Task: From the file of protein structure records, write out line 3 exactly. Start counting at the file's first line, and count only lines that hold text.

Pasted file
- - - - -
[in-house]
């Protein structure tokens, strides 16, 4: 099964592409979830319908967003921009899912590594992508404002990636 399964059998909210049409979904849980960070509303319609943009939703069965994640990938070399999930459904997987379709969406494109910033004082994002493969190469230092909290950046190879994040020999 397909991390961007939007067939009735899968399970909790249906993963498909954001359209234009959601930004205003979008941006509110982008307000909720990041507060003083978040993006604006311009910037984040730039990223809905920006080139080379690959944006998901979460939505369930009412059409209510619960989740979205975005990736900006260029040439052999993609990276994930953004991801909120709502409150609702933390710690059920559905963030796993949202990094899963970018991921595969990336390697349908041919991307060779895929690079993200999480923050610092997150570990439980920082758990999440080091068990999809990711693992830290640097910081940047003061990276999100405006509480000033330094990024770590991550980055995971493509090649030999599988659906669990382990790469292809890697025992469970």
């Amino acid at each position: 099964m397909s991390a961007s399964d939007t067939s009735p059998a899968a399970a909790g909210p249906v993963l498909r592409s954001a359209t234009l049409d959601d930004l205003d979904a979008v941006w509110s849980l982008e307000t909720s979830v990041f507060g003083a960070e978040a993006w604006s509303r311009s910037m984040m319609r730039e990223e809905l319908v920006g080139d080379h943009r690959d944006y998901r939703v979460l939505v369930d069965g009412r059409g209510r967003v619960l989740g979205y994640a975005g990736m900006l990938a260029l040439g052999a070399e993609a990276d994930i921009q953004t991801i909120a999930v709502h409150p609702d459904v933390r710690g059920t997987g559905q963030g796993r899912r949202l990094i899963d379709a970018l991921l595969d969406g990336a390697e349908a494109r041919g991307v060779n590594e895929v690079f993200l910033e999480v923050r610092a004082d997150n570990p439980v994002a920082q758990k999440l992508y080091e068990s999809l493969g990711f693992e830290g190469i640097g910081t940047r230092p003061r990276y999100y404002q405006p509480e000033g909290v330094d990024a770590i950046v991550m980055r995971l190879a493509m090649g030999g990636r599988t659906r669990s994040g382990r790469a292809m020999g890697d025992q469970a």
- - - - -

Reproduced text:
């Amino acid at each position: 099964m397909s991390a961007s399964d939007t067939s009735p059998a899968a399970a909790g909210p249906v993963l498909r592409s954001a359209t234009l049409d959601d930004l205003d979904a979008v941006w509110s849980l982008e307000t909720s979830v990041f507060g003083a960070e978040a993006w604006s509303r311009s910037m984040m319609r730039e990223e809905l319908v920006g080139d080379h943009r690959d944006y998901r939703v979460l939505v369930d069965g009412r059409g209510r967003v619960l989740g979205y994640a975005g990736m900006l990938a260029l040439g052999a070399e993609a990276d994930i921009q953004t991801i909120a999930v709502h409150p609702d459904v933390r710690g059920t997987g559905q963030g796993r899912r949202l990094i899963d379709a970018l991921l595969d969406g990336a390697e349908a494109r041919g991307v060779n590594e895929v690079f993200l910033e999480v923050r610092a004082d997150n570990p439980v994002a920082q758990k999440l992508y080091e068990s999809l493969g990711f693992e830290g190469i640097g910081t940047r230092p003061r990276y999100y404002q405006p509480e000033g909290v330094d990024a770590i950046v991550m980055r995971l190879a493509m090649g030999g990636r599988t659906r669990s994040g382990r790469a292809m020999g890697d025992q469970a």